My Socialist father used to say the EEC was nothing more than a Tory club. In 1973 I was coveting suede mini- skirts, denim Wrangler jackets and trying to work up the courage to ask him to let me go the ‘Harray’ dance. Harray is the only landlocked parish in Orkney and natives of Harray got the nickname’ Harray Crabs’ as they had no shoreline. The Harray dance was symbolic of everything that was terrifying to a parent emerging blinking into the 1960s and then hurtled into pre-punk 70s. The iniquity of the hall’s reputation encompassed legendary copulations at the ‘back of the hall’, imbibing of vodka behind broken toilet doors with secondary spewing in the same location, and a floor running in spilt beer which was de rigeur. Unregulated, even socially condoned underage binging in the macho rural society that was Orkney then, created the perfect storm of authoritarian parenting for someone like my dad – a refugee from the Wee Free Kirk.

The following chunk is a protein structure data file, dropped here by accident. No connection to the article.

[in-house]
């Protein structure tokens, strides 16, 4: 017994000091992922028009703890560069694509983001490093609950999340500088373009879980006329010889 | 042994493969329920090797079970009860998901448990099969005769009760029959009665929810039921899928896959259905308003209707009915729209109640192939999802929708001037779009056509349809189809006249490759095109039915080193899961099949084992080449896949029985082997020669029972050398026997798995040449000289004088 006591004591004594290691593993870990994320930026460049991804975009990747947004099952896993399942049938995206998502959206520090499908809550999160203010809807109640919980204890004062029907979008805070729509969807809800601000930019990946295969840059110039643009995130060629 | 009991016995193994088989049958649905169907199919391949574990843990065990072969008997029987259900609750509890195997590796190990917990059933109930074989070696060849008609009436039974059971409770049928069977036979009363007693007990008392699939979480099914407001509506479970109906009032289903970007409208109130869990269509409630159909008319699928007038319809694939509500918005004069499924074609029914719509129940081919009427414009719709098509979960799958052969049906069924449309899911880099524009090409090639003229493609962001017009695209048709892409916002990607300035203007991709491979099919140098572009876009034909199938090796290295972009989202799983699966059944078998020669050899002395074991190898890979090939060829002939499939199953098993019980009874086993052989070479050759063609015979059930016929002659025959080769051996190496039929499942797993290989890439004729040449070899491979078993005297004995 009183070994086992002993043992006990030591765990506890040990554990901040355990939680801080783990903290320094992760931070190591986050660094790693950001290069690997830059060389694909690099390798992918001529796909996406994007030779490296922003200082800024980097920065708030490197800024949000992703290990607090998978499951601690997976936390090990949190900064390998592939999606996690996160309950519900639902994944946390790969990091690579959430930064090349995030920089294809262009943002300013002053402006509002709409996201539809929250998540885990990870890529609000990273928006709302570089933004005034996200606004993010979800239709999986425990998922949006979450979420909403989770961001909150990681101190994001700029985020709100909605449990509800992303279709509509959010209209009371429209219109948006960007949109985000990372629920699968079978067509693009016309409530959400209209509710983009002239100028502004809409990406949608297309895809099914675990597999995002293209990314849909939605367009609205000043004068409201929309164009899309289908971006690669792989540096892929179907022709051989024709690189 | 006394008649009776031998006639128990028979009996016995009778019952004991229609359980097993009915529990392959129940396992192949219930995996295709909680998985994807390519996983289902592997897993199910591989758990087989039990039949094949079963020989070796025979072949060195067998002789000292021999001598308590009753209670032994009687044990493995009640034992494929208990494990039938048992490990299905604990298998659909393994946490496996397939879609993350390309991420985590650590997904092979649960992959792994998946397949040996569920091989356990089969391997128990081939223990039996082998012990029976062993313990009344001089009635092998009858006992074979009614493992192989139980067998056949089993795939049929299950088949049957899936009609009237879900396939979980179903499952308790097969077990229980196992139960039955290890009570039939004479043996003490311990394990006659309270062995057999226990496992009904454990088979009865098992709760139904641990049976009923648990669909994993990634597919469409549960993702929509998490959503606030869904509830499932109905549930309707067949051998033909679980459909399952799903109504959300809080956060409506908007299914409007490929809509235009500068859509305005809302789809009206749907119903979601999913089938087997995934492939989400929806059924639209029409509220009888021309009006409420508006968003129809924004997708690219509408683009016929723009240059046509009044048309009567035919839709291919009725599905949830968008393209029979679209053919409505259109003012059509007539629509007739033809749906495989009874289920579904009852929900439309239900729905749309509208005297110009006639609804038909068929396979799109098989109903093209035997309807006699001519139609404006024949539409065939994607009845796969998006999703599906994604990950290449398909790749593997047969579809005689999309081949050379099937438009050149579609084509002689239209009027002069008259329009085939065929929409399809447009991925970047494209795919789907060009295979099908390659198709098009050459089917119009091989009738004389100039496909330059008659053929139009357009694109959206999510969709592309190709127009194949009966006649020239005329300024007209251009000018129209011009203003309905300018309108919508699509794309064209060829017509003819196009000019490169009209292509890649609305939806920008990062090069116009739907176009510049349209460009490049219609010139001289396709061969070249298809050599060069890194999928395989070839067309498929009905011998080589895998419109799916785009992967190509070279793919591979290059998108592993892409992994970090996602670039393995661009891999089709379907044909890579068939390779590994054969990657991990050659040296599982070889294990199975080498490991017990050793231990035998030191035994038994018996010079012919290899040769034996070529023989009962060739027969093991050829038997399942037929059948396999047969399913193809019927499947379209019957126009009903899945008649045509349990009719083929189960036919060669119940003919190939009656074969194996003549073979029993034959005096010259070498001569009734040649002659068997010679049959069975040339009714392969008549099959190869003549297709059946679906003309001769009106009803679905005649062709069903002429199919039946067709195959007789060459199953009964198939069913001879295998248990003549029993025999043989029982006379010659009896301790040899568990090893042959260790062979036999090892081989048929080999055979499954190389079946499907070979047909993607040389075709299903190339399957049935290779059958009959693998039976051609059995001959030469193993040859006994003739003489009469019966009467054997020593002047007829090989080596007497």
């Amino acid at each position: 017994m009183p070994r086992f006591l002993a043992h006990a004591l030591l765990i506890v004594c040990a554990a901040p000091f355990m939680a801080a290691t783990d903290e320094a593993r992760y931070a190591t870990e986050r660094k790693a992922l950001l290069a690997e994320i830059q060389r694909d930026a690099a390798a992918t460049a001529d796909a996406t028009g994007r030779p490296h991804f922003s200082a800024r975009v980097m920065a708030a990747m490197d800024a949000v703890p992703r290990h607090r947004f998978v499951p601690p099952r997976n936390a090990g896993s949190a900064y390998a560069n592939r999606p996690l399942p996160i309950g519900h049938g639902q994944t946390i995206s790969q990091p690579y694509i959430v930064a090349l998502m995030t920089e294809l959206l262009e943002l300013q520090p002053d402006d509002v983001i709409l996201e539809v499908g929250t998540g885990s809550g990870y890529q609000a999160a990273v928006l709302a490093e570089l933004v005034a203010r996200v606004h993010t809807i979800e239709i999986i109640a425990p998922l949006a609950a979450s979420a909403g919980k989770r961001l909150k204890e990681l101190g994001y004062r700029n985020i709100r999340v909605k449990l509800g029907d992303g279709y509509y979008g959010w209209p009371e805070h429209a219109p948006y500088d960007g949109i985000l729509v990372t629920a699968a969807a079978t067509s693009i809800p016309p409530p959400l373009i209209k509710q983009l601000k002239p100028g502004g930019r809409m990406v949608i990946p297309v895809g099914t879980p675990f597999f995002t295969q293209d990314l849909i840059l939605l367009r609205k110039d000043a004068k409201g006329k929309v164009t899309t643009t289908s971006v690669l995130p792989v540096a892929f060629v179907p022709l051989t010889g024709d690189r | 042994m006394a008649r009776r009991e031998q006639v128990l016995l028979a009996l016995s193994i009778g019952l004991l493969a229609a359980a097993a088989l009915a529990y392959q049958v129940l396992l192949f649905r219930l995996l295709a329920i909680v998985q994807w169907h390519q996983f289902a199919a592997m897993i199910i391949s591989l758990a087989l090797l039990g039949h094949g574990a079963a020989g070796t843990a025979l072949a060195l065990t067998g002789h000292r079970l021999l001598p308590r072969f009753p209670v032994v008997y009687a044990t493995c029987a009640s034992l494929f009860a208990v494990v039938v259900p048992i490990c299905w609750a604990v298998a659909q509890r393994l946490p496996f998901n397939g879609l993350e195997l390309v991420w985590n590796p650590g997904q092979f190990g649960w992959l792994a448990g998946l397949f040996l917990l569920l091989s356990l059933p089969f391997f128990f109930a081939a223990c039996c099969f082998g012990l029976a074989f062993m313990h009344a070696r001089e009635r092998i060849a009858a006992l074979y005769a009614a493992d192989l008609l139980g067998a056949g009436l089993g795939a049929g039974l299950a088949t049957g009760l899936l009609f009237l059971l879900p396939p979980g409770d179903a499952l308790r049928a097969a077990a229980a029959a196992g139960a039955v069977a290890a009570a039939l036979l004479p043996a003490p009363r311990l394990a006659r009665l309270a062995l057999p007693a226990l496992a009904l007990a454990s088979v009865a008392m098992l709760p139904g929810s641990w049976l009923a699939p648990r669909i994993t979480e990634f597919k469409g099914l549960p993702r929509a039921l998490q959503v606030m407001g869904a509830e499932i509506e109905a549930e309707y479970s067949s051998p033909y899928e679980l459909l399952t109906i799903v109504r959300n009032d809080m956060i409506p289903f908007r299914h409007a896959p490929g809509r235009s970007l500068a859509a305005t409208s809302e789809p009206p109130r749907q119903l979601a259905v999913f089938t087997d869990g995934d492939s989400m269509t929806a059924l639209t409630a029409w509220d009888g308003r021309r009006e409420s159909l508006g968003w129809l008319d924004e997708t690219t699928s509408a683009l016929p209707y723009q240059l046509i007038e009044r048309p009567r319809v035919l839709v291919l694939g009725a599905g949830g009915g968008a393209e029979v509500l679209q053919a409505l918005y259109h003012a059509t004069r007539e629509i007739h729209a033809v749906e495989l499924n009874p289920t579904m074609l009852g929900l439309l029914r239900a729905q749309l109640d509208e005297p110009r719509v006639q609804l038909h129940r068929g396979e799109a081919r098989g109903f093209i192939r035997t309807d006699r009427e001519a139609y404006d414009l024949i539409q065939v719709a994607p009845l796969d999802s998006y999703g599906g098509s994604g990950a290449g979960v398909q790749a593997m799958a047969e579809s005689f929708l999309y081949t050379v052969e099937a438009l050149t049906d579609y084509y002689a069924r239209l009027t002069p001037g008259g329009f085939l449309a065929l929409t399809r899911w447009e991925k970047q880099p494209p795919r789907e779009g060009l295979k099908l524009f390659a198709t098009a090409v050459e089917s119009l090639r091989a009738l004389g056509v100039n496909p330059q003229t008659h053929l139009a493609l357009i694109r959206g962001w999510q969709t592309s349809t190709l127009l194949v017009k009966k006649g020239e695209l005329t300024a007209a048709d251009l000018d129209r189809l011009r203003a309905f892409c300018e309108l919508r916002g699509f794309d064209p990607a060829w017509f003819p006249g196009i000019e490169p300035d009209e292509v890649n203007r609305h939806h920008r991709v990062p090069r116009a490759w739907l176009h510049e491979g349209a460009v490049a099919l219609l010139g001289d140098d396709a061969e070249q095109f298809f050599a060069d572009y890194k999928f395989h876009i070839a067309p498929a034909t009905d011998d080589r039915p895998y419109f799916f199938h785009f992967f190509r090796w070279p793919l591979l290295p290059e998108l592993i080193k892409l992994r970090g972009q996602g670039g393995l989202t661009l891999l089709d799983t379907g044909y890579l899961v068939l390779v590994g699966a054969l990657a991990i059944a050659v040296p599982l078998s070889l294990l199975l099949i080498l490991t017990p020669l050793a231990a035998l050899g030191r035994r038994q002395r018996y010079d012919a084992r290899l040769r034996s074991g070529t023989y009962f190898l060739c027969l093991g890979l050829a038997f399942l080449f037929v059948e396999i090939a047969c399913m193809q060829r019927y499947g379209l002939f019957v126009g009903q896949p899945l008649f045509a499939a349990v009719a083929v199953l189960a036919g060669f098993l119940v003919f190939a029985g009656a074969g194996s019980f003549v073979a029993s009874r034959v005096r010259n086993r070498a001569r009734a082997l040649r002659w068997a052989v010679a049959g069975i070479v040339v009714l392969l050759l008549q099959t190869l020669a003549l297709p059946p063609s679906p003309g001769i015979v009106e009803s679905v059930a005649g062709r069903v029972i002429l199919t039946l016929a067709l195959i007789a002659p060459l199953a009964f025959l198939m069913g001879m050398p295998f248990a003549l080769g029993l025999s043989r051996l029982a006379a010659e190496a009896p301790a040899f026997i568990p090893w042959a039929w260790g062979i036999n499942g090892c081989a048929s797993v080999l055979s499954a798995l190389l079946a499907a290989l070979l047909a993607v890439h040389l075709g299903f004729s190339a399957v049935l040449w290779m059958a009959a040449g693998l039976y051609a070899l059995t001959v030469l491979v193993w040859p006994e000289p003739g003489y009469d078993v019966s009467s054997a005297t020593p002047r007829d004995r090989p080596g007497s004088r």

In our house pre –TV – the news whined on and off station from a Bakelite radio, and news times were religiously observed. We later got telly – my uncle Kenny who ran the Decca station was a whizz with electronics and always had the latest in TV and electrical stuff like an 8 track reel to reel tape recorder on which he taped us all and played Pete Seeger. He was well-known among the fishing community in Orkney and then later in Peterhead when he moved to Longside. A radio operator in the war he survived Monte Cassino. Seeing Thunderbirds in their house was again, tasting the forbidden fruit of ITV.